At least eighteen people were killed on the day of the funeral of Sam Ntuli, an African National Congress (ANC) member murdered on 29 September. During the funeral service, attended by thousands of people in the Thokoza Stadium, six people were reported to have been attacked while making their way to the stadium, while mass killing occurred at the Katlehong taxi rank, where mourners were waylaid and ambushed.
Through this incident the National Peace Accord, signed in September 1991, came under serious threat. The continuing violence raised fears of a new wave of violence between the supporters of the ANC and the Inkatha Freedom Party (IFP). The incident led to renewed charges of South African Police complicity as the injured identified two attackers as policemen and police Casspirs were allegedly providing support. Although the police denied the allegations, ANC president Nelson Mandela attacked President F.W. de Klerk for his continued silence on alleged co-operation between the IFP and the police. Mandela believed that the police as custodians of peace were supposed to avert faction fighting instead of exacerbating it. The renewed violence threatened all efforts for a negotiated peace and a democratic South Africa.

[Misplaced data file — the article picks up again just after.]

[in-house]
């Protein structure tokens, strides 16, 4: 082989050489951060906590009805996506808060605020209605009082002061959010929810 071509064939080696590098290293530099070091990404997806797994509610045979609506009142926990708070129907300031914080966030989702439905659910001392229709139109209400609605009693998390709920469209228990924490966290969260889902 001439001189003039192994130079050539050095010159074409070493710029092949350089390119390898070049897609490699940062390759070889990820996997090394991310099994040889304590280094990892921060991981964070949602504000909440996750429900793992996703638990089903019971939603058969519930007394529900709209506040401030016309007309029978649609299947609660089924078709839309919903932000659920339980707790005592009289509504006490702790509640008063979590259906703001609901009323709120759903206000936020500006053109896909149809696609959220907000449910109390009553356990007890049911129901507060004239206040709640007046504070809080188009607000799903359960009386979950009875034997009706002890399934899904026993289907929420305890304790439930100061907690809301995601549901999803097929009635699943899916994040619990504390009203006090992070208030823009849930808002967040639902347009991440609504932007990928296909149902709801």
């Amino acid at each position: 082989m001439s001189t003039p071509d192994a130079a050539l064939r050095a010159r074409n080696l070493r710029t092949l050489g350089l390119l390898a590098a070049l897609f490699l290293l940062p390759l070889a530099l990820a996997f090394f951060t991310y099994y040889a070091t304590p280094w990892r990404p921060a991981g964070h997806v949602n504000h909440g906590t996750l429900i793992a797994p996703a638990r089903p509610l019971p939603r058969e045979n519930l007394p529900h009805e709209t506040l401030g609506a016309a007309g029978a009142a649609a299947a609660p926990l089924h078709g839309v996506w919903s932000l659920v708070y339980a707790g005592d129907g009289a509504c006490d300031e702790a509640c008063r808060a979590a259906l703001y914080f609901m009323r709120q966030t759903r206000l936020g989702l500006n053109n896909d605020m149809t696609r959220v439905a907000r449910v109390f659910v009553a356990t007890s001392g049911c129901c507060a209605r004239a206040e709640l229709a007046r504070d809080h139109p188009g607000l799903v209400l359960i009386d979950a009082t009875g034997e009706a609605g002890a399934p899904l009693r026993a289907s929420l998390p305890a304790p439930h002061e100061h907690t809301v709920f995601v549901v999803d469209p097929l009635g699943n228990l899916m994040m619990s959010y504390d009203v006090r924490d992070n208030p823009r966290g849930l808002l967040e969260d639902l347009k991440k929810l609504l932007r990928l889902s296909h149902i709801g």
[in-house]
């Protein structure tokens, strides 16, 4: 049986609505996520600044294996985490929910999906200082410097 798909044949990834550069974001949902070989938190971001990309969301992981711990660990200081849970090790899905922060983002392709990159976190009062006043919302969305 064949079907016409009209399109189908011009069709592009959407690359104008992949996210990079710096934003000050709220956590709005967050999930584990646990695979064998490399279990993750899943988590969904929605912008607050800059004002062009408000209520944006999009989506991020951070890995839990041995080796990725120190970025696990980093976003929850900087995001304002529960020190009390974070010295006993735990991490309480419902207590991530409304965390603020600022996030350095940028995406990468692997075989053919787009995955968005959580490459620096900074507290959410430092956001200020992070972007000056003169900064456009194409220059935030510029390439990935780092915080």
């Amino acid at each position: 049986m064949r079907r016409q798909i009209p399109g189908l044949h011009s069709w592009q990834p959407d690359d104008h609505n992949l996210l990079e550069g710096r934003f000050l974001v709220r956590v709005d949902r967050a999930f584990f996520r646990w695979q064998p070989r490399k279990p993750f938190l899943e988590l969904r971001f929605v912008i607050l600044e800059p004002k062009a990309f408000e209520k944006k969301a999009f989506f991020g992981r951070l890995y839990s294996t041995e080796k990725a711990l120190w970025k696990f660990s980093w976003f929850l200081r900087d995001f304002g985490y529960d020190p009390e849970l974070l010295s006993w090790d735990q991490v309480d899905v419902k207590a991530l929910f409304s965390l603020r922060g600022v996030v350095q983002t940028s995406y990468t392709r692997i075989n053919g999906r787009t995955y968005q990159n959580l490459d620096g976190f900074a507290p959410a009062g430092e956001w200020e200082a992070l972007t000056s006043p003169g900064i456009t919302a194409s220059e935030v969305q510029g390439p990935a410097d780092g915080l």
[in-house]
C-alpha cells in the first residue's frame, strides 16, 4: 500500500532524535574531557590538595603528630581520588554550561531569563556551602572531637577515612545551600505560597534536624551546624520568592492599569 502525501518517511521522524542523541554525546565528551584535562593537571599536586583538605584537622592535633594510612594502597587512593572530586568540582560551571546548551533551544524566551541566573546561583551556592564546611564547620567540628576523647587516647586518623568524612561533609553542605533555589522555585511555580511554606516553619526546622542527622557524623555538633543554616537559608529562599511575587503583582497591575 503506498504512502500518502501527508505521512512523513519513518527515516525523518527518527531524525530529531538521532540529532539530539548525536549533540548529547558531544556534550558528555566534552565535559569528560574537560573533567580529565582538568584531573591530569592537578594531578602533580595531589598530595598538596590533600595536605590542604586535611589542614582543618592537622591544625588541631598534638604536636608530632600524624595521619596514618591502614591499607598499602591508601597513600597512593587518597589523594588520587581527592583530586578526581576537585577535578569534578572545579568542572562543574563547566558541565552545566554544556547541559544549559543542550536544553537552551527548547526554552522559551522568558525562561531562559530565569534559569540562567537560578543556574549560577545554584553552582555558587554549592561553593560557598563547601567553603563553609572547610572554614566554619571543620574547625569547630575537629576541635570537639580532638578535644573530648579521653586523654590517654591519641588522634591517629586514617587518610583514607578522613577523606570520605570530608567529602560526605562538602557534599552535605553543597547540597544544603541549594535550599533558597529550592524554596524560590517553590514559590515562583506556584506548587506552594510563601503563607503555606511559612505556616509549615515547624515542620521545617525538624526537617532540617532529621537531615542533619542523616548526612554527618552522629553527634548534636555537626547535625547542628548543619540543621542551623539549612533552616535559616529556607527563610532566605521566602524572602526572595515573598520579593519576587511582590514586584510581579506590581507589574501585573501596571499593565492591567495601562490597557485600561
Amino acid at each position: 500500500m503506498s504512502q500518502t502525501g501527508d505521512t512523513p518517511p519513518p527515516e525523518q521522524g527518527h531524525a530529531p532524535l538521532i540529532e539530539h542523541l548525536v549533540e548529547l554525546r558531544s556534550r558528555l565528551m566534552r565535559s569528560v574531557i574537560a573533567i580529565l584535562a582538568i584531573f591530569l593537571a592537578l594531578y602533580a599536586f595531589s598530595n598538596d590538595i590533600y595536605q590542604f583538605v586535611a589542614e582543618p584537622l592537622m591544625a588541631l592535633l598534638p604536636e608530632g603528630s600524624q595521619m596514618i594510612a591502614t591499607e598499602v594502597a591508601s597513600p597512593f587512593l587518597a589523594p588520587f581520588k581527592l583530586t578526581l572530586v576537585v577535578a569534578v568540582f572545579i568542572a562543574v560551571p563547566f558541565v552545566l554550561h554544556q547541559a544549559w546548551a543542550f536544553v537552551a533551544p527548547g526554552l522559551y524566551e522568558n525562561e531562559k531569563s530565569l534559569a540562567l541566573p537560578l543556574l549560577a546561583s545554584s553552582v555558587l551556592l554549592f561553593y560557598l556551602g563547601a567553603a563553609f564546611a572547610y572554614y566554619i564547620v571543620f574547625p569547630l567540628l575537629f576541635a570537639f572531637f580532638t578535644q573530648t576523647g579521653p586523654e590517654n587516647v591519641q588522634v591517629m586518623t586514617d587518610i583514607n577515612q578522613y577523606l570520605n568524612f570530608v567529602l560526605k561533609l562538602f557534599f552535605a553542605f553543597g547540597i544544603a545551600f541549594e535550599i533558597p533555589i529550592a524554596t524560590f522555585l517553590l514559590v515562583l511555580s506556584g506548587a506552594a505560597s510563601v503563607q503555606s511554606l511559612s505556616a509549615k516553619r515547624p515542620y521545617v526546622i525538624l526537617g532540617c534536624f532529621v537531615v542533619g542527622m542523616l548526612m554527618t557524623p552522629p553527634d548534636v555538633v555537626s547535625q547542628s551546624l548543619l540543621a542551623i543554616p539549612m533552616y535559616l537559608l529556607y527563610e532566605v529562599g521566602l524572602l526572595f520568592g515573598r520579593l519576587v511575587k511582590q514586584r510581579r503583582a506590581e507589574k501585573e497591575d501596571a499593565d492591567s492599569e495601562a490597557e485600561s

• Fraser, R. (1991).Keesing's Record of World Events, Longman: London, p . 38516.
• Meer, F. (ed) (1993).The Codesa file. Durban: Madiba Publishers, p. 133.
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